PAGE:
What is happening in literature now, and what does it mean to write about it in real time? In this course we will investigate the market, cultural, and institutional forces that have shaped—are shaping—Anglophone fiction in the 21st century. A case study of Junot Diaz's The Brief Wondrous Life of Oscar Wao (2007) will help us understand how new works of fiction enter the literary canon, and how scholars interpret them. We will then turn to novels and stories published in 2017 (by Arundhati Roy, Patty Yumi Cottrell, and others) and ask how we can engage with them as direct contemporaries. We will consider literary-critical theories of subjectivity in order to develop our understanding of the globalized subjects that populate and produce contemporary Anglophone fiction, and students will complete a research project that situates a recent literary text within a critical conversation of their choosing. Throughout the quarter, we will focus on producing rigorous criticism that speaks to audiences inside and outside the academy.
Literature in 3D: Space and Spatiality in Nineteenth-Century Fiction
Imagine to yourself Melville’s Pequod, or Bronte’s Thornfield Hall, or Joyce’s Dublin; can you situate yourself inside these spaces? Can you see the bricks, the wooden planks, the ceiling or sky above you? Ask yourself: are you supplying the detail from your own experience, or is it written into the text? Is it author or reader who extends the three dimensionality of our own world to fictional spaces on the two-dimensional page? The nineteenth century witnessed a great interest in new spaces: technological advances allowed Victorians to turn their attention both to the interior spaces of the body (thanks to the stethoscope), and to an ever-clearer expanse of outer space (due to improvements in telescopic technology). Spaces of physical exploration were conquered and mapped, or, like the poles, became instead the great terra incognita of the imagination. In this course we will investigate the lure of different spaces to such late nineteenth-century writers as H.G. Wells, Joseph Conrad, and Edwin Abbott Abbott, asking ourselves how these authors create convincing narrative spaces that the reader – as well as the characters – can apprehend and inhabit.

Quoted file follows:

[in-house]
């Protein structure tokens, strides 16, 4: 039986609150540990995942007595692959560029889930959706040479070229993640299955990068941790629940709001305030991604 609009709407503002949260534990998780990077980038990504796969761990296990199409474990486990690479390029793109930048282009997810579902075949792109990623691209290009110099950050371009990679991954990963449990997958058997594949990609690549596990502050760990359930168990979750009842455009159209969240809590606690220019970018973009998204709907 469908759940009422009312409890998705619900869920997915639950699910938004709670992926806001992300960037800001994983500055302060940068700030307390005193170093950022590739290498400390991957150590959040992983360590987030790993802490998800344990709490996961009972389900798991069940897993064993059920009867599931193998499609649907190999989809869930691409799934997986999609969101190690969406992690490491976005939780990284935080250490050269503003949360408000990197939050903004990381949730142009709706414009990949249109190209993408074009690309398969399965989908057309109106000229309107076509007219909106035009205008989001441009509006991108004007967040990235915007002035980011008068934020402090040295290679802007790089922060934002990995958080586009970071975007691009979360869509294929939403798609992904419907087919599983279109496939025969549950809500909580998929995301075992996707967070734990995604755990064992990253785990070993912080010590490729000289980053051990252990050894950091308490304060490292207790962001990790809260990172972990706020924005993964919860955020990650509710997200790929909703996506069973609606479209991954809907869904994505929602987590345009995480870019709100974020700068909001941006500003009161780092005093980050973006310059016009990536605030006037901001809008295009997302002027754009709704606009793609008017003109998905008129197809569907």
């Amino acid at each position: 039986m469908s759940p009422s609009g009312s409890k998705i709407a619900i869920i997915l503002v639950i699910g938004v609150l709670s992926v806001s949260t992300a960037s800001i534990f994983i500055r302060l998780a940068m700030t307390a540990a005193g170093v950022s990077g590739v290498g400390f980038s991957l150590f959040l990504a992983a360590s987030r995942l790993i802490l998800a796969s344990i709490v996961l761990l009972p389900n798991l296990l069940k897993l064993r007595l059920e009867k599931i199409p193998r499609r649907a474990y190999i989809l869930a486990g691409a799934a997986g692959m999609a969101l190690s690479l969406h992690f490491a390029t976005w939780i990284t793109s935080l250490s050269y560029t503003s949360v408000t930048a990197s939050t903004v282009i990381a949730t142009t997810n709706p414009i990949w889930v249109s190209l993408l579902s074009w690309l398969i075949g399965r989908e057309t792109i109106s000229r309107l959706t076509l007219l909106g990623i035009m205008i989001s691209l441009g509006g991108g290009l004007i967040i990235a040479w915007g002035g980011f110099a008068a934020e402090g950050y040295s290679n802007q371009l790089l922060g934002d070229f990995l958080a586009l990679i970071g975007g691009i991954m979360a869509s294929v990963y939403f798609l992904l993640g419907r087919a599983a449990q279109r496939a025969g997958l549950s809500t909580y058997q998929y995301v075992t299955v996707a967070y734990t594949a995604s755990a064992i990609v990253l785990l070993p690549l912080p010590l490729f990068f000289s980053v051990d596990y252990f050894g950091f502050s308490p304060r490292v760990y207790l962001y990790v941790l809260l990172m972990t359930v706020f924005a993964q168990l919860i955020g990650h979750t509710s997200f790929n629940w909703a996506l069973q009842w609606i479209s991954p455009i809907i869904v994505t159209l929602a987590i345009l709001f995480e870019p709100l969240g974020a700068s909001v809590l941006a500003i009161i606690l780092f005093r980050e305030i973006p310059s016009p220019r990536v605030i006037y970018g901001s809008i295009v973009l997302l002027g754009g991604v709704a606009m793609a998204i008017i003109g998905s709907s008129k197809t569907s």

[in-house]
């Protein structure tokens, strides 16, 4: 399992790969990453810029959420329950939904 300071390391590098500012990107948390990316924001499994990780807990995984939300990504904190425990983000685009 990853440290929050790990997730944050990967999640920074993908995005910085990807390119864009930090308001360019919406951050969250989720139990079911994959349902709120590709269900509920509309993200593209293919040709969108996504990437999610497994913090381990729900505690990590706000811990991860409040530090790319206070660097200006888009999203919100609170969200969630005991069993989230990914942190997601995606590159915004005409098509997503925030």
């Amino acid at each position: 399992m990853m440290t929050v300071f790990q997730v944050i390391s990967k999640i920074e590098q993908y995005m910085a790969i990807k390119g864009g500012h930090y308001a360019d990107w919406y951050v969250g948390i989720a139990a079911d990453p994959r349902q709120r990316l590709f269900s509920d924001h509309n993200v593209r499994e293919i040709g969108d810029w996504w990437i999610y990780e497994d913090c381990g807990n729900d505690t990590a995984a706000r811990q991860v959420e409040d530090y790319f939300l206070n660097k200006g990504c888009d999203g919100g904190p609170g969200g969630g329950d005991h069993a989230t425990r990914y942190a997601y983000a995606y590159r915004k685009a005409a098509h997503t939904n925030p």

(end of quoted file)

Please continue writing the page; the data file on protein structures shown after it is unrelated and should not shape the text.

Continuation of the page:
William Shakespeare, according to his contemporary Ben Jonson, “was not of an age but for all time.” Indeed, Shakespeare has become a literary icon for all places and spaces: more than four hundred years after his death, his works continue to be staged and re-staged around the world. This course will consider Shakespeare’s enduring global appeal through his localized reincarnations in different languages and media. Is Shakespeare still “Shakespeare” in a different language? What does it mean to resituate a Shakespeare play in Apartheid South Africa, the divided Korean peninsula, or a Caribbean island? In what ways does a global Shakespeare production reshape our understanding of both Shakespeare and local context? By drawing on contemporary theories of race and post-colonialism, we shall investigate the rich cultural and political complexities of Shakespeare adaptations. Key texts will include The Tempest,Othello, and King Lear, in addition to contemporary adaptations of each play.